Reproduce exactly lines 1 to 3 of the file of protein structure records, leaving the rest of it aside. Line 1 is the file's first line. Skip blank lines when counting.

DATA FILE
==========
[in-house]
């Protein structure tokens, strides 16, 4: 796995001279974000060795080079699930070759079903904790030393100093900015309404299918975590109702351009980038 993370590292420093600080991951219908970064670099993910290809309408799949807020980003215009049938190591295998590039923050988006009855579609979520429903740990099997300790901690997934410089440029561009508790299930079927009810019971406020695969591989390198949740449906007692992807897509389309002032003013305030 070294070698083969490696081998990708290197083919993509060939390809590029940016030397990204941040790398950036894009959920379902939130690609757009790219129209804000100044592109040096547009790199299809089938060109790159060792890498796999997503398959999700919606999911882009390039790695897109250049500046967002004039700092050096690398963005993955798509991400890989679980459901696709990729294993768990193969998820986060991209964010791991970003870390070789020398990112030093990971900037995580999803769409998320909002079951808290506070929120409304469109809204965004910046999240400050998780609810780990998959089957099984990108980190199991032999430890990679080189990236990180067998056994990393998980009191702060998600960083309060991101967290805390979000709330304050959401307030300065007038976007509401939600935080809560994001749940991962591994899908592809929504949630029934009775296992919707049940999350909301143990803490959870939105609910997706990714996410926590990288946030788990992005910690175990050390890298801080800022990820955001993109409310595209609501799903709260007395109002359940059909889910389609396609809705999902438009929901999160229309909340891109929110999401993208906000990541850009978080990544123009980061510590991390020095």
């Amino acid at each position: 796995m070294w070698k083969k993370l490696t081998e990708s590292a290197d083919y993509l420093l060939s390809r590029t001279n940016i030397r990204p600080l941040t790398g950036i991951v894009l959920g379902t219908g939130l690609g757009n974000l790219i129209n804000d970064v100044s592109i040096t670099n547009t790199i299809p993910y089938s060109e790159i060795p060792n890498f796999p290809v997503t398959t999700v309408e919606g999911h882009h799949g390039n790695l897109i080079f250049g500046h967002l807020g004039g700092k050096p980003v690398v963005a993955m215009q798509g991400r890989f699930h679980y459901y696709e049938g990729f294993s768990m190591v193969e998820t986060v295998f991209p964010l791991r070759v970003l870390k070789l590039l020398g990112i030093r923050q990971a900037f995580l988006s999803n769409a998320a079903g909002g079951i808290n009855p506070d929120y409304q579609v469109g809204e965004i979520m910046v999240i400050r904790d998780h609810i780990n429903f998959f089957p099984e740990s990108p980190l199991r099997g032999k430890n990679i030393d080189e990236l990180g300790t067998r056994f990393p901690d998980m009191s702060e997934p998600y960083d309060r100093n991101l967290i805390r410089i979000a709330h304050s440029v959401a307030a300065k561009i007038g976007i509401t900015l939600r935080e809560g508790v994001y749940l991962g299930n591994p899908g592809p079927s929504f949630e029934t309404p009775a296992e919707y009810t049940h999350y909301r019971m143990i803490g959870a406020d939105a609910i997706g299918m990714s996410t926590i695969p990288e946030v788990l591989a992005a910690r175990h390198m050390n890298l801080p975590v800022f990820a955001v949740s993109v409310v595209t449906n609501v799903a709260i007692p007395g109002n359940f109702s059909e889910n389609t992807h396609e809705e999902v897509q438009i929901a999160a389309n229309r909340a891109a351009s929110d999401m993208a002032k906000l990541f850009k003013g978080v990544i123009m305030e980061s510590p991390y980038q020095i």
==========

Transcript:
[in-house]
């Protein structure tokens, strides 16, 4: 796995001279974000060795080079699930070759079903904790030393100093900015309404299918975590109702351009980038 993370590292420093600080991951219908970064670099993910290809309408799949807020980003215009049938190591295998590039923050988006009855579609979520429903740990099997300790901690997934410089440029561009508790299930079927009810019971406020695969591989390198949740449906007692992807897509389309002032003013305030 070294070698083969490696081998990708290197083919993509060939390809590029940016030397990204941040790398950036894009959920379902939130690609757009790219129209804000100044592109040096547009790199299809089938060109790159060792890498796999997503398959999700919606999911882009390039790695897109250049500046967002004039700092050096690398963005993955798509991400890989679980459901696709990729294993768990193969998820986060991209964010791991970003870390070789020398990112030093990971900037995580999803769409998320909002079951808290506070929120409304469109809204965004910046999240400050998780609810780990998959089957099984990108980190199991032999430890990679080189990236990180067998056994990393998980009191702060998600960083309060991101967290805390979000709330304050959401307030300065007038976007509401939600935080809560994001749940991962591994899908592809929504949630029934009775296992919707049940999350909301143990803490959870939105609910997706990714996410926590990288946030788990992005910690175990050390890298801080800022990820955001993109409310595209609501799903709260007395109002359940059909889910389609396609809705999902438009929901999160229309909340891109929110999401993208906000990541850009978080990544123009980061510590991390020095």
């Amino acid at each position: 796995m070294w070698k083969k993370l490696t081998e990708s590292a290197d083919y993509l420093l060939s390809r590029t001279n940016i030397r990204p600080l941040t790398g950036i991951v894009l959920g379902t219908g939130l690609g757009n974000l790219i129209n804000d970064v100044s592109i040096t670099n547009t790199i299809p993910y089938s060109e790159i060795p060792n890498f796999p290809v997503t398959t999700v309408e919606g999911h882009h799949g390039n790695l897109i080079f250049g500046h967002l807020g004039g700092k050096p980003v690398v963005a993955m215009q798509g991400r890989f699930h679980y459901y696709e049938g990729f294993s768990m190591v193969e998820t986060v295998f991209p964010l791991r070759v970003l870390k070789l590039l020398g990112i030093r923050q990971a900037f995580l988006s999803n769409a998320a079903g909002g079951i808290n009855p506070d929120y409304q579609v469109g809204e965004i979520m910046v999240i400050r904790d998780h609810i780990n429903f998959f089957p099984e740990s990108p980190l199991r099997g032999k430890n990679i030393d080189e990236l990180g300790t067998r056994f990393p901690d998980m009191s702060e997934p998600y960083d309060r100093n991101l967290i805390r410089i979000a709330h304050s440029v959401a307030a300065k561009i007038g976007i509401t900015l939600r935080e809560g508790v994001y749940l991962g299930n591994p899908g592809p079927s929504f949630e029934t309404p009775a296992e919707y009810t049940h999350y909301r019971m143990i803490g959870a406020d939105a609910i997706g299918m990714s996410t926590i695969p990288e946030v788990l591989a992005a910690r175990h390198m050390n890298l801080p975590v800022f990820a955001v949740s993109v409310v595209t449906n609501v799903a709260i007692p007395g109002n359940f109702s059909e889910n389609t992807h396609e809705e999902v897509q438009i929901a999160a389309n229309r909340a891109a351009s929110d999401m993208a002032k906000l990541f850009k003013g978080v990544i123009m305030e980061s510590p991390y980038q020095i």